WoW's situation is unique, in both a business and a cultural sense, because it hasn't followed that curve. Its growth slowed a little in the past year or so, certainly, but there's no sign of an actual decline - no reason to believe that having hit 12 million subscribers, the game won't eventually pass the next milestone at 13 million. Cataclysm, in this regard, is a fascinating experiment not just for WoW but for the games business as a whole. It's an experiment which seeks to answer the question of whether there can be such a thing as an evergreen game, one which is refreshed in perpetuity and keeps its consumer base fascinated in an entirely open-ended way.

If so - if Cataclysm truly works, a question which won't really be answered for at least a few years when we can gauge its long-term impact on WoW's growth curve - then it creates tantalising possibilities for gaming. Blizzard's success will, of course, be extremely difficult for even the most talented teams to replicate, and anyone who actually sets out to "replicate" WoW is doomed to failure from the outset. However, if evergreen games are a possibility, then it's inevitable the WoW will ultimately be joined by more of them - perhaps, in fact, it already has been, although it'll be tough to recognise that without the benefit of hindsight.

Either way, Cataclysm's bold, experimental nature makes it vastly more than just an expansion, just like World of Warcraft's extraordinary scale makes it more than just an MMO. Whatever your personal feelings on Blizzard's game may be, it's a cultural landmark, one which casts a long shadow over every other effort in the online gaming space - and Cataclysm is a turning point which will define the future of WoW, for better or for worse, and with it, the future of the entire subscription gaming market.

For the players, of course, this isn't important. They have new lands to explore, new races to play and a changed world to adventure through. For the next few weeks or months, their social lives (and those of their friends, I fear) may be somewhat diminished as a result. For the watching industry, however, it's what happens after those months that truly matters. For years, each new move on Blizzard's part has written a brand new chapter in the history of MMO gaming. Which way the story twists after this chapter will give us an important new perspective on the possibilities of gaming in a connected world.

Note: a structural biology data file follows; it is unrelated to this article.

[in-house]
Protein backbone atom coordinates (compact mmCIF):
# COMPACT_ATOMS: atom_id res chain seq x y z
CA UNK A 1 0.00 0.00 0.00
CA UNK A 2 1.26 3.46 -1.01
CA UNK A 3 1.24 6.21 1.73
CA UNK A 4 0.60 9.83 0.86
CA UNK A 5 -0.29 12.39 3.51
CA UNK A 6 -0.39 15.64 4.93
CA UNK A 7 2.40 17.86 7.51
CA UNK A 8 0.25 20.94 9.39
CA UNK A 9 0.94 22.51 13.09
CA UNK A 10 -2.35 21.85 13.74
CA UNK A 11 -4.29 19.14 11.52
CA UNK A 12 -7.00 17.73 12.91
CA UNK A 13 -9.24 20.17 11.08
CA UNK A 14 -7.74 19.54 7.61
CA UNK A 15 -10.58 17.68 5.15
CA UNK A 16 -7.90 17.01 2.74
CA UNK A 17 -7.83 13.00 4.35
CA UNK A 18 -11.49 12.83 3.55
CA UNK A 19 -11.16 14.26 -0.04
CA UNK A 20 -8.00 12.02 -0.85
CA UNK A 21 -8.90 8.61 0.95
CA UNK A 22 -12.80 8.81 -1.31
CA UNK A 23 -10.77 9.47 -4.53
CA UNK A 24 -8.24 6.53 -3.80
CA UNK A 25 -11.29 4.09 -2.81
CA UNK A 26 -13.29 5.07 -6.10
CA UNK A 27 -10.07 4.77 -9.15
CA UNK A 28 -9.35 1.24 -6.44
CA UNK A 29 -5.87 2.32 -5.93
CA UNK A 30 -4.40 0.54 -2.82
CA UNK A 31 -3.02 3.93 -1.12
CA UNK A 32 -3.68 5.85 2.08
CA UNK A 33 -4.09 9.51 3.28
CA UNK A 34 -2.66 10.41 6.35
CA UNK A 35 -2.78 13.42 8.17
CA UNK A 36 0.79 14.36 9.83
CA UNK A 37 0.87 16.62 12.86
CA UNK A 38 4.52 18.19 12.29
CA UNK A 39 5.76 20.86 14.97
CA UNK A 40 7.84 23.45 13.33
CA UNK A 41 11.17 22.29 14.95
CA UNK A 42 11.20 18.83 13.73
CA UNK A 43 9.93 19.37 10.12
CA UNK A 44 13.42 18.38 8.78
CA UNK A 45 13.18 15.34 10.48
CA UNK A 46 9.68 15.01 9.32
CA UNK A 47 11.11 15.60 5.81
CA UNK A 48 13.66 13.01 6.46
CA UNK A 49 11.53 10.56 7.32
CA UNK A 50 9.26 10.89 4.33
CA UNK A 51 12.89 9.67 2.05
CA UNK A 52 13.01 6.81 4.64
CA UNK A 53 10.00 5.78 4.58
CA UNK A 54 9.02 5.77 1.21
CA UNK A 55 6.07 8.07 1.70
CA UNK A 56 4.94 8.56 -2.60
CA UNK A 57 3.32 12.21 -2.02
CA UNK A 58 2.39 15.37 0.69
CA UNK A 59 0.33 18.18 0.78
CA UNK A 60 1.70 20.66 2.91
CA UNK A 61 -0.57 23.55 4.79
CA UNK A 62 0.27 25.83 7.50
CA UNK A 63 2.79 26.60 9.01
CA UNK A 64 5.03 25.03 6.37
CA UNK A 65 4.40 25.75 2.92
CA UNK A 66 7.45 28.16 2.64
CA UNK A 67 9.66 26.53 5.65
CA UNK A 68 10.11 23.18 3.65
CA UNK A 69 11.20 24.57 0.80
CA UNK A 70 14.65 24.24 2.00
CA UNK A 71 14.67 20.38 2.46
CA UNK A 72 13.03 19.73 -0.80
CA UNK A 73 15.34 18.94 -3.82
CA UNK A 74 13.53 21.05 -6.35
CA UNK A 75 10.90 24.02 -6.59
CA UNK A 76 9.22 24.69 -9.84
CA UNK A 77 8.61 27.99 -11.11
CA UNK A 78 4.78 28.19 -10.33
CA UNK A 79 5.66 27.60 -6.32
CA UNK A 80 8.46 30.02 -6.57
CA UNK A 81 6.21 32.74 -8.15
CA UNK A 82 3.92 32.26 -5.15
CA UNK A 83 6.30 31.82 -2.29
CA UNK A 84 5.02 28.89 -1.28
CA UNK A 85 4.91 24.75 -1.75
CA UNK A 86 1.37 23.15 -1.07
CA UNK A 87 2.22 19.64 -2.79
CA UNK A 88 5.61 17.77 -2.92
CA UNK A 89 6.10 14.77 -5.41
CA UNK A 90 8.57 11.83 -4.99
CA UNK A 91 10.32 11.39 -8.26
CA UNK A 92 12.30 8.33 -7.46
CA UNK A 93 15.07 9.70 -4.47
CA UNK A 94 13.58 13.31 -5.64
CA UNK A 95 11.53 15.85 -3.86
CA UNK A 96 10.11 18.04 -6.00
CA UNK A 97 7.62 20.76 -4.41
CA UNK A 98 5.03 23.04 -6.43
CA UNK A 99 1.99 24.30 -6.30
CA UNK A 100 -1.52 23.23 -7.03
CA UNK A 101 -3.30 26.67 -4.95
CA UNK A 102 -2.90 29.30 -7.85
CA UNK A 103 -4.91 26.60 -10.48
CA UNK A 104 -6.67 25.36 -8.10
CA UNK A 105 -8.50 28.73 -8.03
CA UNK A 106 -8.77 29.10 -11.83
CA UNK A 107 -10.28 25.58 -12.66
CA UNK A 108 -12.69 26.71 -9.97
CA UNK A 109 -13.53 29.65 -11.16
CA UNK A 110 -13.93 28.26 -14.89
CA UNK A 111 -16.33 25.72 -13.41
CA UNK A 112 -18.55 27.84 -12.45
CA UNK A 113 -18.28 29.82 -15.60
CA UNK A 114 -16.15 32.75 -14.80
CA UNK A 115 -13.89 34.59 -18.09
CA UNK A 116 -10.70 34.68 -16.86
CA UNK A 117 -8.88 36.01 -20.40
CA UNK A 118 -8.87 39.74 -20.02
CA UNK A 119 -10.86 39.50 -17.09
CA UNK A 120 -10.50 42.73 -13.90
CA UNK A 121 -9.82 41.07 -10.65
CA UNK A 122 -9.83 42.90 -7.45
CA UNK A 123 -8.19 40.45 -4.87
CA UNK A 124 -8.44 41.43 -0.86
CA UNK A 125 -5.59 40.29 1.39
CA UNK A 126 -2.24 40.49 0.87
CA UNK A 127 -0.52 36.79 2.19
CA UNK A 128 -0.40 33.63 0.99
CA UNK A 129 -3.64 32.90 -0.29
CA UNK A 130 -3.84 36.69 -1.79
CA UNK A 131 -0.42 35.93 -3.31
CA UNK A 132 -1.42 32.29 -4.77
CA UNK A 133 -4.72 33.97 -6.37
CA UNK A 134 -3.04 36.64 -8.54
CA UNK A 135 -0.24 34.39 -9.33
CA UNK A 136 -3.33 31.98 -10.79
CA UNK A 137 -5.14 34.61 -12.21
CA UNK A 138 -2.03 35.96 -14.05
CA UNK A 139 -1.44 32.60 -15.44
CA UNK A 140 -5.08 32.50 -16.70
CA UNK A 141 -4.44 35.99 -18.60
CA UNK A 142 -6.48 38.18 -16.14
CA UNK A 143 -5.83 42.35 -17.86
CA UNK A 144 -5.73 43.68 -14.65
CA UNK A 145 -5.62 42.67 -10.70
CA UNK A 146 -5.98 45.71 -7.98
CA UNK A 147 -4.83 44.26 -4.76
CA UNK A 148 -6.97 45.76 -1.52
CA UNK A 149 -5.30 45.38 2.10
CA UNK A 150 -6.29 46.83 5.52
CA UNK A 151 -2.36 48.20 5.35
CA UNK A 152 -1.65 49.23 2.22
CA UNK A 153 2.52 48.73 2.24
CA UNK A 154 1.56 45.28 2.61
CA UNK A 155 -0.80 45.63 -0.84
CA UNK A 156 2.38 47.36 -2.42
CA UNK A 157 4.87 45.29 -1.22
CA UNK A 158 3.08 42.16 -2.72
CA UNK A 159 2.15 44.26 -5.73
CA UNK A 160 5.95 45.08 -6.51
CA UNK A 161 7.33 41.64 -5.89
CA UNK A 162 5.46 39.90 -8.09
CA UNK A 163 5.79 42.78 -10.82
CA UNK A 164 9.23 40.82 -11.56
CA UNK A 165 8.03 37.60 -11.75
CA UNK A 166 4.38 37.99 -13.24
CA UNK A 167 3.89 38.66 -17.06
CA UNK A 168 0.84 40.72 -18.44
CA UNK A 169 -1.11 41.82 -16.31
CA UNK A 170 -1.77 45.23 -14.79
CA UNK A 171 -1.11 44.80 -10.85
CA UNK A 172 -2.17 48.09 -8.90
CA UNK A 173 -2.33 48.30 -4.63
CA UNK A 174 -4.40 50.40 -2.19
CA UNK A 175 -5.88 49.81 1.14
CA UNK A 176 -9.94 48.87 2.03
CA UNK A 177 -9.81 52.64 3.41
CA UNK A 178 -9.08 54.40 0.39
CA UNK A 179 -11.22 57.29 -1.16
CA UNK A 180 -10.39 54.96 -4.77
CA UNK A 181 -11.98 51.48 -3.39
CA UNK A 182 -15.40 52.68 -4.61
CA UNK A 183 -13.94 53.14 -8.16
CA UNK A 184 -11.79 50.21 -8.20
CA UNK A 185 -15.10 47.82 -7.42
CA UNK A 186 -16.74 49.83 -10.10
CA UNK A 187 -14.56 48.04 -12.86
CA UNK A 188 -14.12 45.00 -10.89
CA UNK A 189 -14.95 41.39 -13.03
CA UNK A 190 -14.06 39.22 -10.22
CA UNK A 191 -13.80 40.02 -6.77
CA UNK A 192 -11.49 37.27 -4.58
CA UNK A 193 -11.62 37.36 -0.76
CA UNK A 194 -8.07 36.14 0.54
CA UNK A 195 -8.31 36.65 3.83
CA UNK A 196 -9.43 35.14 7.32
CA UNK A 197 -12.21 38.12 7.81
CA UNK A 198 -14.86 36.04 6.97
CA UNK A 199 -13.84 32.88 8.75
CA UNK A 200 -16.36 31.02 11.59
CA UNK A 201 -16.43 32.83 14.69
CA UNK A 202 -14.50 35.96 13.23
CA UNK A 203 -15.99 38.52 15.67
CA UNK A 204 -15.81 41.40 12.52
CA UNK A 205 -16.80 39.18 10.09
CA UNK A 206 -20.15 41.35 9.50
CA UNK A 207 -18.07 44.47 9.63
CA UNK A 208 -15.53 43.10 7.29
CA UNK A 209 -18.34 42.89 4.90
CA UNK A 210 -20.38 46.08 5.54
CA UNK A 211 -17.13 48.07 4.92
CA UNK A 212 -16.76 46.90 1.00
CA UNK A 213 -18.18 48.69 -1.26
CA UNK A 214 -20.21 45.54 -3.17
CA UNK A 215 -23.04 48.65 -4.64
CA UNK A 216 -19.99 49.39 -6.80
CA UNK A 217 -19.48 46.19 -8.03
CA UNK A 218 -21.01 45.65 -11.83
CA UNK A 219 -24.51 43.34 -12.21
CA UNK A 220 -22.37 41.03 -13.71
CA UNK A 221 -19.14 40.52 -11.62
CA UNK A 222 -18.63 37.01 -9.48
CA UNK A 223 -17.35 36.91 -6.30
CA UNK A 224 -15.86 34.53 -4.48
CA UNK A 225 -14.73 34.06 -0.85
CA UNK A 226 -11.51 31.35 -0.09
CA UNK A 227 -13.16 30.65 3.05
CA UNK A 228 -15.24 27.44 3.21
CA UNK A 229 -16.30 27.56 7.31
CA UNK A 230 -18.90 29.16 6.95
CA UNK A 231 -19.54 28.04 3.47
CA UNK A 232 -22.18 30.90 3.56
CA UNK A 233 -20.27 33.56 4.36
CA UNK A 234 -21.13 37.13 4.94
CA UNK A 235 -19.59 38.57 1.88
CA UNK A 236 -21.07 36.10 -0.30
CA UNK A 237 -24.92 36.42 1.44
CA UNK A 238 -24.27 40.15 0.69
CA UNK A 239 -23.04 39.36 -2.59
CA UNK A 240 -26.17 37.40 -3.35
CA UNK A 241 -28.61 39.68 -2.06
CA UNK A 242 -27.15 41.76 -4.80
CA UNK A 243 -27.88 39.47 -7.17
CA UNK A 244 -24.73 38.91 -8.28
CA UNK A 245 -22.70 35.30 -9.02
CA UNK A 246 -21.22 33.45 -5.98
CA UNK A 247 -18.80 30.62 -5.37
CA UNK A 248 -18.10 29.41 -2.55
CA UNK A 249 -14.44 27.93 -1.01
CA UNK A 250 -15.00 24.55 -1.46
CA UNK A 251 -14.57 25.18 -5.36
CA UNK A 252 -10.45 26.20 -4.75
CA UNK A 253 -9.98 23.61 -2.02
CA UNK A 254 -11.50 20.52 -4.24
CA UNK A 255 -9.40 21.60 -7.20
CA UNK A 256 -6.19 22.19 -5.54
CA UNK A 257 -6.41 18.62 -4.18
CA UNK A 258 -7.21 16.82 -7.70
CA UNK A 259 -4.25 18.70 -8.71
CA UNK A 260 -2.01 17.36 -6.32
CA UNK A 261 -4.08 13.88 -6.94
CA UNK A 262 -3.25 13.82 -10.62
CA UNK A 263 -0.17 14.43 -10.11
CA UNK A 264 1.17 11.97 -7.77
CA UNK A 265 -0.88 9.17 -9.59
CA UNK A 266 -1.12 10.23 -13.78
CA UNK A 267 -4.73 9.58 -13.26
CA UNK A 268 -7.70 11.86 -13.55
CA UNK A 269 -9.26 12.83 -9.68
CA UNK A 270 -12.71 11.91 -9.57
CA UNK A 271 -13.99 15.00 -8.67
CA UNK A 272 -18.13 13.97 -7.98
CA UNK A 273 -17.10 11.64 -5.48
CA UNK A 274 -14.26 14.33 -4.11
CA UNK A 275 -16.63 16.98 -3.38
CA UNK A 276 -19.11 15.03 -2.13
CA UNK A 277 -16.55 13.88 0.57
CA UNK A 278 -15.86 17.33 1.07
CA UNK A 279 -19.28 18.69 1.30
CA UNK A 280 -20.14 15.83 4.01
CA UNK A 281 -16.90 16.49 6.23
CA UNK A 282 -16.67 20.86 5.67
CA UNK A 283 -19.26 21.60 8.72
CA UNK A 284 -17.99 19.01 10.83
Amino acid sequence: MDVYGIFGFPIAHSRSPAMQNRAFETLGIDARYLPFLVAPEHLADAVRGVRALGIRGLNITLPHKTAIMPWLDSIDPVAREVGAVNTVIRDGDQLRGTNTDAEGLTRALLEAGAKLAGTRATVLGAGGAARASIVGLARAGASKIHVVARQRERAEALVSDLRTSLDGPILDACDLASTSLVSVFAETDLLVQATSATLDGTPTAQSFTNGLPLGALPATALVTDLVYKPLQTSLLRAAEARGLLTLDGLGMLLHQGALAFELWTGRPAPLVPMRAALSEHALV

Latest comments (13)

Josef Brett Animator 7 years ago
Another interesting article, thanks Rob. I suppose only time will tell if Blizzards risk pays off.

I personally have no interest in WoW. It's odd, because growing up I used to champion the Warcraft RTS' when my friends ridiculed me for not playing C&C. Now those same friends are all WoW 'addicts' (use that term carefully this week), where I find myself completely non plussed by the whole thing.

Forget WoW and Starcraft 2, when are we going to have Warcraft 4?!
0Sign inorRegisterto rate and reply
Jeff Lindsey Senior Producer, Arkadium7 years ago
I'm not sure I understand how Cataclysm is a bold step/risk, or fundamentally alters the game?

As far as I can see, it's replacing content rather than adding content, but considering everyone who still plays has *done* that content, it's effectively new. So far, the reworked content makes better use of the scripting/event tools, and is generally more fun. The classes, mechanics, and core systems are all the same. In fact, I would say SWG:NGE was a much bigger risk and total overhaul (and we saw just how risky it was).

Don't get me wrong, it's definitely a great move on Blizzard's part, I just don't see it as anything other than a smarter way to do an expansion, because it's specifically enticing back canceled subs and creating alts (which then reinvests that player in sticking around).
0Sign inorRegisterto rate and reply